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How to Start a Homeschool Support Group

Help! There Isn’t A Homeschool Support Group Where I Live

Learn how to start a homeschool group.

Start by checking with your state’s homeschool support group. Find it by putting your state name and the words, “homeschool support group” in your favorite search engine. You should be able to find a group nearby.

If You Don’t Find One, Start A New Homeschool Support Group

All you have to do is find one other homeschooling family. Plan a get together for an educational purpose and you have a group! It is amazing how fast word gets around.

In another few years, you might have a group that is large enough to have a high school basketball team.

But I live in a remote area. The closest group is an hour or two away.

If you live in a remote area, you will have to drive a distance to meet with your group. Maybe you can plan activities at the halfway point. You can email other parents for support between meetings. It is worth the trip even if it is only once a month.

When we moved into our area over twenty-five years ago, there were about six known families. Half of them drove an hour to get to the events.

Today, there are groups in all major towns in our county. We still have families that commute from even smaller remote towns to attend homeschool group events in our area. Don’t worry if your group splits into two or more groups. Growth at the cellular level is by division. It’s pretty natural when a group gets large for a small group of members with mutual interests to break off into a separate group. Don’t let your feelings get hurt. Encourage one another.

Don’t fret if your group splits into two or more groups at some point. Look at biology—growth at the cellular level is by division. It’s pretty natural when a group gets large for a small group of members with mutual interests to break off into a separate group. Don’t let your feelings be hurt. Encourage one another. When a family doesn’t fit with your group, encourage them to try another one that can meet their needs better. 

Today our area has groups that range from a highly coordinated successful homeschool co-op to some pretty laid back homeschool groups.

I am the only homeschooler I know around here.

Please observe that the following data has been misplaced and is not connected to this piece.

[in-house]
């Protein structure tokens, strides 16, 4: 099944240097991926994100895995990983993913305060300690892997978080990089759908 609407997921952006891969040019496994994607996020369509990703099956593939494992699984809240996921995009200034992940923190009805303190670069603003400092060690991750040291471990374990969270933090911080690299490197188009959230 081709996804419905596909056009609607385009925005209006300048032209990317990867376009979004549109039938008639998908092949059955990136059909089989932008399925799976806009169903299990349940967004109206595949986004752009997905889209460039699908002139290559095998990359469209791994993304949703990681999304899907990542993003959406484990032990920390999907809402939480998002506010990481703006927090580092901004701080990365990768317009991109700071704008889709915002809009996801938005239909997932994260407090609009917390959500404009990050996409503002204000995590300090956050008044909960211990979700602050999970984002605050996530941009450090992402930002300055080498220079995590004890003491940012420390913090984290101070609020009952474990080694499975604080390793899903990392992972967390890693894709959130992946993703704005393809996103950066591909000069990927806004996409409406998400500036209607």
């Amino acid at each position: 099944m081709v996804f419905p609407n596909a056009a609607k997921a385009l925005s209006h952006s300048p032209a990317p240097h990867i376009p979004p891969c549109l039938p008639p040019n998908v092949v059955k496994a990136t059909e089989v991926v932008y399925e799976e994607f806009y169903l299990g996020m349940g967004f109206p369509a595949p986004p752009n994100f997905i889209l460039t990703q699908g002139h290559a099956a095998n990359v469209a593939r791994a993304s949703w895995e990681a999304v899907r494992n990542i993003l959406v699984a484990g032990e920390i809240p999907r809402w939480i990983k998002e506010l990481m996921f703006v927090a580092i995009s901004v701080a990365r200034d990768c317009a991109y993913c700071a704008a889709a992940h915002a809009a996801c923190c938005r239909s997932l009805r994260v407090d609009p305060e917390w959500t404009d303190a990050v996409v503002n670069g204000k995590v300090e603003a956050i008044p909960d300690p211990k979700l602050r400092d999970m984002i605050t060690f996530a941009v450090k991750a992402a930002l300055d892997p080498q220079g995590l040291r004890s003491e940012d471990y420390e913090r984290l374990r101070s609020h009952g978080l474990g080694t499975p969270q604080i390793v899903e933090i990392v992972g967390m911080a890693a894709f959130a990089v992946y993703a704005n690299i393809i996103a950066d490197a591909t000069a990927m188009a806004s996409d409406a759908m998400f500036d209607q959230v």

That is a little more difficult and will require a little more effort but it is still easy if you are patient. Pray with your children and ask the Lord to show you other homeschooling families. Then read the next question.

How do I start a homeschool support group?

  • Name your group (Your Town Homeschool Support Group or Christian Homeschoolers of Your Town or County, etc.)
  • Find a meeting place. You could start in your home if you feel comfortable with entertaining folks. Churches are usually willing to let you use their facilities for free—unless it is a large event that requires services in which case there may be a small fee.
  • Set a time and date.
  • Select a meeting topic. It could be as simple as: Starting a homeschool support group!
  • Plan for coffee, herb tea, and some munchies. This gives folks some time to fellowship and bond!
  • Plan for no children at your first meeting; though nursing babies are usually welcome at most homeschool events I have attended. Later you can make arrangements for allowing children if you like. Some groups like making this a #ParentsNightOut. Others offer homeschool activities for the children.
  • Advertise the event. There are lots of free possibilities.
  • Leave flyers at your local bookstores, churches, grocery stores, etc.
  • Send an announcement to your local newspapers and radio stations. Have contact information in case folks want to call for directions.
  • Contact the folks at your state homeschool support group and let them know you are starting a group. They will usually post it on their website. You can use your phone number or set up an email address for the contact information.
  • Make a group on a social media page such as MeWe or Facebook.

But I am not a leader type

If you do this you are now a leader! It is not that difficult. I wasn’t a “leader type” when I started homeschooling. The last thing I ever thought I would be was a homeschool motivational writer and speaker, and yet that is what I do! I have learned that being a leader means that you are usually the one who is willing to serve and do.

One thing leads to another. If you do one little step at a time, you won’t realize that you have climbed that huge mountain named, “Impossible Thing I Haven’t Ever Done Before” until you are there and realize it wasn’t so hard after all.

If you offer a homeschool support group, they will come

Ok, no one shows up at the first meeting. Enjoy your coffee and quiet time, submit another request to God about raising up homeschoolers in your area, and plan the next meeting.

It is not about numbers. It is about being patient. Maybe the people God means to add to your group are presently in the “thinking about home-schooling” phase. We knew one family who wanted some homeschooling families in their large church. They prayed about it for a year to two. A few years later their church had the most homeschooling families of any church represented in our group!

Hope this helps.




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Copyright 2020 Wynne and Harriet Yoder, All rights reserved
Lamp Post Homeschool
1741 Tallman Hollow Road
Montoursville, PA 17754

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